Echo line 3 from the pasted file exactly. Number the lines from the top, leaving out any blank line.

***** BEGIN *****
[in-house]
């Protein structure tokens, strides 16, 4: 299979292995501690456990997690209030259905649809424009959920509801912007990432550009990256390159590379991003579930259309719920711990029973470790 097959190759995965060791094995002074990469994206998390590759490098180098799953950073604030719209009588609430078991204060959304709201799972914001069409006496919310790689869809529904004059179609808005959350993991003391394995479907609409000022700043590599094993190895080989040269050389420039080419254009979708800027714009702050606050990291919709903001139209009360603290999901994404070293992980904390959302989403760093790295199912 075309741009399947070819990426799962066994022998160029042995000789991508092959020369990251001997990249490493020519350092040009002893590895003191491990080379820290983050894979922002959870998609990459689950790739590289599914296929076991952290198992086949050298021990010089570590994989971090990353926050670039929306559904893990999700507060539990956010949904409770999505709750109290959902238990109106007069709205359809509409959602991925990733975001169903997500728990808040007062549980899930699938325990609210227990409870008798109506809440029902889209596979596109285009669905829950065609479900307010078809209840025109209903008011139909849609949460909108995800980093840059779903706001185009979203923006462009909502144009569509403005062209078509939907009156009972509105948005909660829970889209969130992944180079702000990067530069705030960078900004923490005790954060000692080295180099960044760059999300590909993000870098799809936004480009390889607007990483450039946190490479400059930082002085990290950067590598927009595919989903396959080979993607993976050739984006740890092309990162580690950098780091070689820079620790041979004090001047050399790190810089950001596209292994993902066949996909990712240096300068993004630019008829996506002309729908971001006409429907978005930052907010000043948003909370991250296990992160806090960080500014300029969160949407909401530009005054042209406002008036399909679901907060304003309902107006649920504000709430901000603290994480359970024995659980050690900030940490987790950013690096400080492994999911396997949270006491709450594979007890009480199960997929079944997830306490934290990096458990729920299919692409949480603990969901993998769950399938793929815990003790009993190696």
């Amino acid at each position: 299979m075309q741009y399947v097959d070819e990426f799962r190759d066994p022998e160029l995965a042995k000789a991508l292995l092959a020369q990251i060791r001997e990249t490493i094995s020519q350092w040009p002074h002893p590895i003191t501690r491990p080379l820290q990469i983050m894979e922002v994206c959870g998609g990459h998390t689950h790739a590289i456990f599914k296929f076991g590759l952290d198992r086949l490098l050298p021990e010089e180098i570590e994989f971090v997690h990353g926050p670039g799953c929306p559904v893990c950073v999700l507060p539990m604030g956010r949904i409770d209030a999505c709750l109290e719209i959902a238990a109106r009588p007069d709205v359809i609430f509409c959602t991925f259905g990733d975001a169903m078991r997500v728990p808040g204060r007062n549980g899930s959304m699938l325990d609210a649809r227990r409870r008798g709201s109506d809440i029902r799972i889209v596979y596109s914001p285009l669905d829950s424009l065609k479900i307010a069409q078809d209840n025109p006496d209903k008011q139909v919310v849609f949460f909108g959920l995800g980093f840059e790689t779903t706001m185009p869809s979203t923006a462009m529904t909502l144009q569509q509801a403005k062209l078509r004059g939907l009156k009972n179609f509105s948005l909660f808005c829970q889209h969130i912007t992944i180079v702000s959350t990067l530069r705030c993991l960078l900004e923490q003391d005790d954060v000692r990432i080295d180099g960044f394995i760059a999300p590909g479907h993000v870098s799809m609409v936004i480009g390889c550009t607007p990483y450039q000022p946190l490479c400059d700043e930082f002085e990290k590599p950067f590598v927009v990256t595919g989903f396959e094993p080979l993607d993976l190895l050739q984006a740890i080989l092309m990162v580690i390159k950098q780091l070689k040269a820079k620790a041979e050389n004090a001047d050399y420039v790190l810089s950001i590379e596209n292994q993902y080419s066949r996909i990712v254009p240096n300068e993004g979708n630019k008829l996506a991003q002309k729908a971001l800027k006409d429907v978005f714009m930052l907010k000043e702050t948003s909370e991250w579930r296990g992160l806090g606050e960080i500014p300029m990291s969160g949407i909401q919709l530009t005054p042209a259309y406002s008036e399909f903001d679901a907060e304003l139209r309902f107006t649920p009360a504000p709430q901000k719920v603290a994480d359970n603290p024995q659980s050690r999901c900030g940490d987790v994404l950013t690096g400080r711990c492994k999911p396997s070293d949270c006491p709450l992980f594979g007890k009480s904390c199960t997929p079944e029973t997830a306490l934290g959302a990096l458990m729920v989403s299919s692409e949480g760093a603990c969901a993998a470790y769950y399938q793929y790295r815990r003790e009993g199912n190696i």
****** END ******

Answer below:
């Amino acid at each position: 299979m075309q741009y399947v097959d070819e990426f799962r190759d066994p022998e160029l995965a042995k000789a991508l292995l092959a020369q990251i060791r001997e990249t490493i094995s020519q350092w040009p002074h002893p590895i003191t501690r491990p080379l820290q990469i983050m894979e922002v994206c959870g998609g990459h998390t689950h790739a590289i456990f599914k296929f076991g590759l952290d198992r086949l490098l050298p021990e010089e180098i570590e994989f971090v997690h990353g926050p670039g799953c929306p559904v893990c950073v999700l507060p539990m604030g956010r949904i409770d209030a999505c709750l109290e719209i959902a238990a109106r009588p007069d709205v359809i609430f509409c959602t991925f259905g990733d975001a169903m078991r997500v728990p808040g204060r007062n549980g899930s959304m699938l325990d609210a649809r227990r409870r008798g709201s109506d809440i029902r799972i889209v596979y596109s914001p285009l669905d829950s424009l065609k479900i307010a069409q078809d209840n025109p006496d209903k008011q139909v919310v849609f949460f909108g959920l995800g980093f840059e790689t779903t706001m185009p869809s979203t923006a462009m529904t909502l144009q569509q509801a403005k062209l078509r004059g939907l009156k009972n179609f509105s948005l909660f808005c829970q889209h969130i912007t992944i180079v702000s959350t990067l530069r705030c993991l960078l900004e923490q003391d005790d954060v000692r990432i080295d180099g960044f394995i760059a999300p590909g479907h993000v870098s799809m609409v936004i480009g390889c550009t607007p990483y450039q000022p946190l490479c400059d700043e930082f002085e990290k590599p950067f590598v927009v990256t595919g989903f396959e094993p080979l993607d993976l190895l050739q984006a740890i080989l092309m990162v580690i390159k950098q780091l070689k040269a820079k620790a041979e050389n004090a001047d050399y420039v790190l810089s950001i590379e596209n292994q993902y080419s066949r996909i990712v254009p240096n300068e993004g979708n630019k008829l996506a991003q002309k729908a971001l800027k006409d429907v978005f714009m930052l907010k000043e702050t948003s909370e991250w579930r296990g992160l806090g606050e960080i500014p300029m990291s969160g949407i909401q919709l530009t005054p042209a259309y406002s008036e399909f903001d679901a907060e304003l139209r309902f107006t649920p009360a504000p709430q901000k719920v603290a994480d359970n603290p024995q659980s050690r999901c900030g940490d987790v994404l950013t690096g400080r711990c492994k999911p396997s070293d949270c006491p709450l992980f594979g007890k009480s904390c199960t997929p079944e029973t997830a306490l934290g959302a990096l458990m729920v989403s299919s692409e949480g760093a603990c969901a993998a470790y769950y399938q793929y790295r815990r003790e009993g199912n190696i």